What is G-Vectoring Control and how it defines Mazda’s Driving Experience
21/11/2019
Tags : Lifestyle



Since G-Vectoring Control (GVC) was introduced in the 2017 Mazda 6, it has since been included as standard for all its vehicles. While it is mostly known as “the” Mazda technology that aids in the driving experience of the brand’s cars, there is little understanding on what it does, and why it is a highlight for Mazda. In this article, we will break down the points of GVC - from its benefits to misconceptions.  

 

How did G-Vectoring Control come about? The word ‘Jinba-Ittai’ is a saying that is at the heart of every Mazda. First seen in the brochure for the first-generation Mazda MX-5, ‘Jinba-Ittai’ basically translates to “the feeling of connectedness between a rider and his horse”. When put in context of the brand - it basically translates to harmony between a car and its driver. Marrying the ‘Jinba-Ittai’ concept plus the focus on being innovative and striving to be better, GVC was introduced to improve chassis performance by controlling the engine output; but developed based on Mazda’s human-centred development philosophy.  

 

What is G-Vectoring Control? To put it simply, G-Vectoring Control is an electronic system that ties the power steering and engine control computer together. When the steering wheel is turned, GVC reduces engine power slightly. The resulting effect pitches the front of the vehicle forward, putting more load on the tyres and allowing the car respond directly. All this translates to a more stable vehicle for both driver and passengers.  

 

What are the benefits of GVC? There are several, but the most important is that GVC is highly versatile and can be deployed in any Skyactiv (Mazda’s latest technologies that encompass the brand’s engine, chassis, transmission and car body) model, irrespective of drive system or vehicle type. Additionally, since GVC is a software control system, there isn’t any increase in weight. However, the main points are:

  • Increase in driver confidence due to reduction in steering corrections with GVC.
  • Passengers feel more comfortable because GVC smoothens the G force transitions that suppresses the swaying of head and body.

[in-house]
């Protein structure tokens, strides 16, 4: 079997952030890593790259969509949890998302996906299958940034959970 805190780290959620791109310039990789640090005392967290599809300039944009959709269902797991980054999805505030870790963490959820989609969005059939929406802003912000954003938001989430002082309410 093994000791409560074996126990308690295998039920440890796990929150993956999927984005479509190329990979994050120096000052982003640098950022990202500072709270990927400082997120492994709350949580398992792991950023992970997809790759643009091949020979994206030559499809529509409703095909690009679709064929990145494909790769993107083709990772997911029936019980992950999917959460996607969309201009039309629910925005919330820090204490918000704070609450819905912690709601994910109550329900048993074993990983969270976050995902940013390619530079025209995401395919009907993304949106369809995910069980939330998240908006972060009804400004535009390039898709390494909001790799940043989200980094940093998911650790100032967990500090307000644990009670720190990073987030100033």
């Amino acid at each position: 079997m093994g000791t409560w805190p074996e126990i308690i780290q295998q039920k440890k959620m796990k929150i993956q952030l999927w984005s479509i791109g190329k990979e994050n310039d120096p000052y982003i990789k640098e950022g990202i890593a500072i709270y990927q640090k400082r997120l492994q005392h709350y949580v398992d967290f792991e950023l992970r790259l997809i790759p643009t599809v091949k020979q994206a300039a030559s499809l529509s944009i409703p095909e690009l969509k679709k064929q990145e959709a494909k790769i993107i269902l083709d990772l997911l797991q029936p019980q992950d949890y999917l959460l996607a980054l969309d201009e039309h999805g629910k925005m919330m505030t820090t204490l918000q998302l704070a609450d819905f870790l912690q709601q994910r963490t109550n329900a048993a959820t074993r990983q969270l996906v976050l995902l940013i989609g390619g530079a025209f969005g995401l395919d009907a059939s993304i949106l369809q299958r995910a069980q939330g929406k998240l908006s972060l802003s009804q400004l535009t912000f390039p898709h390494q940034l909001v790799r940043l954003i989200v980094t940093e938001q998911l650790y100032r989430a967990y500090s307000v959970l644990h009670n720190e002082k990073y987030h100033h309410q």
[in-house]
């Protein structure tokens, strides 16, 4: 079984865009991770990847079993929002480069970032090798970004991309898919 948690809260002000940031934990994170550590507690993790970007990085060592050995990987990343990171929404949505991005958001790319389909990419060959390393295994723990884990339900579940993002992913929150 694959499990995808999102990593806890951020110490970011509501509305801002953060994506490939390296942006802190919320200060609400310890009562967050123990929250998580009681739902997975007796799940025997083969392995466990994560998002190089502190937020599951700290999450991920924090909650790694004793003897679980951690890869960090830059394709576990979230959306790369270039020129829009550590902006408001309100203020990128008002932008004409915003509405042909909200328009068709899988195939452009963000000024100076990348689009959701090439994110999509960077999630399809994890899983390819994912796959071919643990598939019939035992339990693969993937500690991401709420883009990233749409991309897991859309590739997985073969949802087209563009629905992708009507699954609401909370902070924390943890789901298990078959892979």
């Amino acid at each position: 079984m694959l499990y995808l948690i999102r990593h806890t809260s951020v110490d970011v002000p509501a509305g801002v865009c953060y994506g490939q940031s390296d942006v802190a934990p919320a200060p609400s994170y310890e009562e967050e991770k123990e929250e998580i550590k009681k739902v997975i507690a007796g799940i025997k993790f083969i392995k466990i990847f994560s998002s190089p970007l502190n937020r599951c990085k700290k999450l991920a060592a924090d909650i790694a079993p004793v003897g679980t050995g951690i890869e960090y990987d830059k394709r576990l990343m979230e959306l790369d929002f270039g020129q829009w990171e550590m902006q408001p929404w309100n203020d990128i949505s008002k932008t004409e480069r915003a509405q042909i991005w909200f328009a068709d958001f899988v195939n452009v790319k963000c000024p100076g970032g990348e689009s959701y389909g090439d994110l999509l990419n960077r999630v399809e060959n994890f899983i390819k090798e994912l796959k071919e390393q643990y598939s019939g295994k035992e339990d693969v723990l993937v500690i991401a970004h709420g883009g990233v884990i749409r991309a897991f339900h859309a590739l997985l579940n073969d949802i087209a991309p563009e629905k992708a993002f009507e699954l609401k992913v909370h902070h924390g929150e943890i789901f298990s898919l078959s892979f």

• The enhanced handling and stability on various road surfaces including rain and snow gives a greater sense of security to the driver. Less slip equals more traction and driving confidence.

 

Gif is paused at intervals to showcase the differences. Notice how GVC stabilises the car after the direction change.

 

Why is vehicle control important? “If you want to get a driver’s license, you can go to a driving school and get basic driving lessons. But those lessons do not educate you on the importance of vehicle control and ways to improve control. For instance, driving instructors do not teach you on controlling a vehicle for better or more efficient driving. GVC ensures the vehicle controls its dynamics on an extremely minute level, not capable by drivers themselves, so that driving efficiency is significantly improved,” said Daisuke Umetsu, vehicle development division, Mazda.  

 

Does this mean that GVC is a standalone technology to improve vehicle dynamics? No, it isn’t. Because GVC ties both steering input and engine to optimise load control, the technology could not have been achieved without the brand’s Skyactiv engine. Both of Mazda’s Skyactiv-D (diesel) and Skyactiv-G (petrol) engines are capable of extremely fast and precise control, which realises optimum torque control requested by the driver’s steering input. In simple terms, this means that the engineering that has gone into the suspension, body, seats and steering all come together with the system, which is needed to carry the load and reach the road surface.  

 

The all-new Mazda 3 now comes with G-Vectoring Control Plus. What does the update do? “On top of shifting the weight to improve grip and make the car behave more naturally, G-Vectoring Control Plus also works when you’re coming out of a corner. We apply a tiny amount of brake to the outside front tyre to help straighten the car as you exit a corner,” explains Dave Coleman, vehicle development engineer at Mazda R&D.  

 

Watch this video to have a better understanding about G-Vectoring Control

 

 

Click here to check out the all-electric Mazda MX-30 that debuted at this year's Tokyo Motor Show.

 

Sell your car to Carsome and upgrade your ride to a Mazda!


Trending Now

10/11/2016
Tags : Cars,Driving,Tips
14/02/2018
Tags : Cars,Lifestyle,News
04/12/2015
Tags : Cars,Reviews,Savings
04/12/2015
Tags : Buying a Car,Costs